So let's parse this.  The rank and file were "incensed" enough that there was a "shitstorm" and a threat of a byline strike but no one (except maybe a lowly intern) on Waseleski's staff even made a peep about it?

If, in fact, what Waseleski said was, you know, actually true, (and I guess we should take him at his word.) what does that say about the disconnect between those two groups?

Dennis Roddy (no lib'rul, he) is quoted in Romenesko's piece with an explanation of Graham's sins:
The problem was her language: still a “mister,” “freak show,” even the old trope about bathroom privileges. The rule has always been that it’s OK to draw a little blood from an equally matched opponent; not from the vulnerable. The transgender and gay communities might seem to enjoy dignified treatment on TV and in the movies, but in real life they end up being harassed, bullied, degraded and murdered. This column drew its blood from that population. That was the problem.
By the way, Tom Waseleski hasn't changed his mind about the column being "well written and worth publishing."  Romenesko quotes him as saying:
That is still my position. It is a strongly worded commentary that reflects a view that the columnist shares with others. Those who have contacted us, calling it hate speech, also speak for others and we’ve given them their say by printing responses that criticize the column and the Post-Gazette’s decision to use it.
Which is precisely the problem, I guess.  Given the above dispensation to discuss many sides of important issues of the day, when will we see columns defending:
  • Racial Discrimination?
  • Voter Disenfranchisement?
  • Minstrel Shows?
Note I am not talking about defending someone's right to hold such odious ideas (that's what the 1st Amendment is for), I'm talking about a column defending the use of white only water fountains, poll taxes and blackface make-up.  Given Waseleski's restructuring of the local market place of ideas, when are we going to see the P-G approve the publication of a column that contains this sentence: "There's a lott to say for the fact that if only we'd kept the voting public all straight white males,  we wouldn't have had all these problems over all these years, either."

I mean if the P-G did let such a column pass through it's digestive tract, the reading public would still have the opportunity to write a letter to the editor disagreeing with it, right?


Vincent Bugliosi Has Passed Away - Here's Some Other Stuff He Should Be Remembered For

From the LA Times (by way of the P-G):
Vincent Bugliosi, a prosecutor who parlayed his handling of the Charles Manson trial into a career as a bestselling author, has died, his son said Monday night. He was 80 years old.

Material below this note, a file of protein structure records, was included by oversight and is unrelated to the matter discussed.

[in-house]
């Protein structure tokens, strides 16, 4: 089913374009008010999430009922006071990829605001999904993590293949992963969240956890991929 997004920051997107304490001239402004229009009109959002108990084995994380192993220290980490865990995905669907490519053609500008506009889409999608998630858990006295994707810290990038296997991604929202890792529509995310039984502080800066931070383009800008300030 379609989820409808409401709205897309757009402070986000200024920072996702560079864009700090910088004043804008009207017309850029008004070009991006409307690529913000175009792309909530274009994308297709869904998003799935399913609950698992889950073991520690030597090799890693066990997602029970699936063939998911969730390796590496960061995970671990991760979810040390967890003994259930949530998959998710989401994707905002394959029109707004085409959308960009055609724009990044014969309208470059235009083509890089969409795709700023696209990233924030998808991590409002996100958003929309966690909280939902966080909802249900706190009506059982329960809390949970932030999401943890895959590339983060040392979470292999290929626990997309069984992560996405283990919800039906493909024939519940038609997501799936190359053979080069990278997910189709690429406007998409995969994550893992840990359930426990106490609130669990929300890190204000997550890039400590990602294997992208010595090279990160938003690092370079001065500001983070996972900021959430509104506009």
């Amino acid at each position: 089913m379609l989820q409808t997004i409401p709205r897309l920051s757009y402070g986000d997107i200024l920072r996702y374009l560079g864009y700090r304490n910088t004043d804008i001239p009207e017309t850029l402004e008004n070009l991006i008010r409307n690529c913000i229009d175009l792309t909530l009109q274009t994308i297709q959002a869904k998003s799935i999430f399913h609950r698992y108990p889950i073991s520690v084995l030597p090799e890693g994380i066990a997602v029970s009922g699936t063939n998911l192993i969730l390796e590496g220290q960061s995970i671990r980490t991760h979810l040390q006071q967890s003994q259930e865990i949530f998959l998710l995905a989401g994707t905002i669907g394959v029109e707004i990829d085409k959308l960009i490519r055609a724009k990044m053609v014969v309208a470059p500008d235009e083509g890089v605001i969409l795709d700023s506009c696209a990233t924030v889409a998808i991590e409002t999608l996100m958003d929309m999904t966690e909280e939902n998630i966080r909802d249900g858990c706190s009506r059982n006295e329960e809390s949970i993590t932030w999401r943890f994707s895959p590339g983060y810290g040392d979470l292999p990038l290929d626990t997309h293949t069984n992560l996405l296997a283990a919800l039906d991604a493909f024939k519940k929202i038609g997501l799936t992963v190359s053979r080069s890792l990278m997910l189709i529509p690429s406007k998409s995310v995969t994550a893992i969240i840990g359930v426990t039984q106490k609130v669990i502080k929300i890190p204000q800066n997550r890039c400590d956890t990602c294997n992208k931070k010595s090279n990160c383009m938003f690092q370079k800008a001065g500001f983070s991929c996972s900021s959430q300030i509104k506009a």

Bugliosi, who had struggled with cancer in recent years, died Saturday night at a hospital in Los Angeles, his son, Vincent Bugliosi Jr., told The Associated Press.

Bugliosi Jr. said his father had “an unflagging dedication to justice” in everything he did.

As an author, Bugliosi Sr. was best known for “Helter Skelter,” which was his account of the Manson Family and the killings of pregnant actress Sharon Tate and six others by followers of the cult leader, Charles Manson.
Yes, he wrote (the book) Helter Skelter.

But he also wrote this, in 2001.  It begins with this:
In the December 12 ruling by the US Supreme Court handing the election to George Bush, the Court committed the unpardonable sin of being a knowing surrogate for the Republican Party instead of being an impartial arbiter of the law. If you doubt this, try to imagine Al Gore's and George Bush's roles being reversed and ask yourself if you can conceive of Justice Antonin Scalia and his four conservative brethren issuing an emergency order on December 9 stopping the counting of ballots (at a time when Gore's lead had shrunk to 154 votes) on the grounds that if it continued, Gore could suffer "irreparable harm," and then subsequently, on December 12, bequeathing the election to Gore on equal protection grounds. If you can, then I suppose you can also imagine seeing a man jumping away from his own shadow, Frenchmen no longer drinking wine.
And ends with this:
That an election for an American President can be stolen by the highest court in the land under the deliberate pretext of an inapplicable constitutional provision has got to be one of the most frightening and dangerous events ever to have occurred in this country. Until this act--which is treasonous, though again not technically, in its sweeping implications--is somehow rectified (and I do not know how this can be done), can we be serene about continuing to place the adjective "great" before the name of this country?
Vincent Bugliosi also wrote: